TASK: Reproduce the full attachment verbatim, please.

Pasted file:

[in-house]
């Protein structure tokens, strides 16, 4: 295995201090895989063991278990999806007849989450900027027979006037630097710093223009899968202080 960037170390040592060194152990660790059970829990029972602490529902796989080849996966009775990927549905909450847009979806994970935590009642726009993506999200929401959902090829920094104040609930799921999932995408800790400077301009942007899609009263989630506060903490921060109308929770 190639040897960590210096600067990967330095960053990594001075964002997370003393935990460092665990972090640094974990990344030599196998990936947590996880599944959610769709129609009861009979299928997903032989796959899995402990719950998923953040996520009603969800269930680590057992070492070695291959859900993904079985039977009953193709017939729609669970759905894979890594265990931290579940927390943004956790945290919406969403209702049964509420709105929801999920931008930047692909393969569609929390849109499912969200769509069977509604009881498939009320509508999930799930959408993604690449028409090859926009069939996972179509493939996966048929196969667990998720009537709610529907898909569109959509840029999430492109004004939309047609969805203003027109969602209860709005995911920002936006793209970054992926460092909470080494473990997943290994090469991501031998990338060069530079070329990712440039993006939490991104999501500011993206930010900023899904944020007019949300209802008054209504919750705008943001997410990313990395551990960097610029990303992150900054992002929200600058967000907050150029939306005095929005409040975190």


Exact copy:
[in-house]
């Protein structure tokens, strides 16, 4: 295995201090895989063991278990999806007849989450900027027979006037630097710093223009899968202080 960037170390040592060194152990660790059970829990029972602490529902796989080849996966009775990927549905909450847009979806994970935590009642726009993506999200929401959902090829920094104040609930799921999932995408800790400077301009942007899609009263989630506060903490921060109308929770 190639040897960590210096600067990967330095960053990594001075964002997370003393935990460092665990972090640094974990990344030599196998990936947590996880599944959610769709129609009861009979299928997903032989796959899995402990719950998923953040996520009603969800269930680590057992070492070695291959859900993904079985039977009953193709017939729609669970759905894979890594265990931290579940927390943004956790945290919406969403209702049964509420709105929801999920931008930047692909393969569609929390849109499912969200769509069977509604009881498939009320509508999930799930959408993604690449028409090859926009069939996972179509493939996966048929196969667990998720009537709610529907898909569109959509840029999430492109004004939309047609969805203003027109969602209860709005995911920002936006793209970054992926460092909470080494473990997943290994090469991501031998990338060069530079070329990712440039993006939490991104999501500011993206930010900023899904944020007019949300209802008054209504919750705008943001997410990313990395551990960097610029990303992150900054992002929200600058967000907050150029939306005095929005409040975190």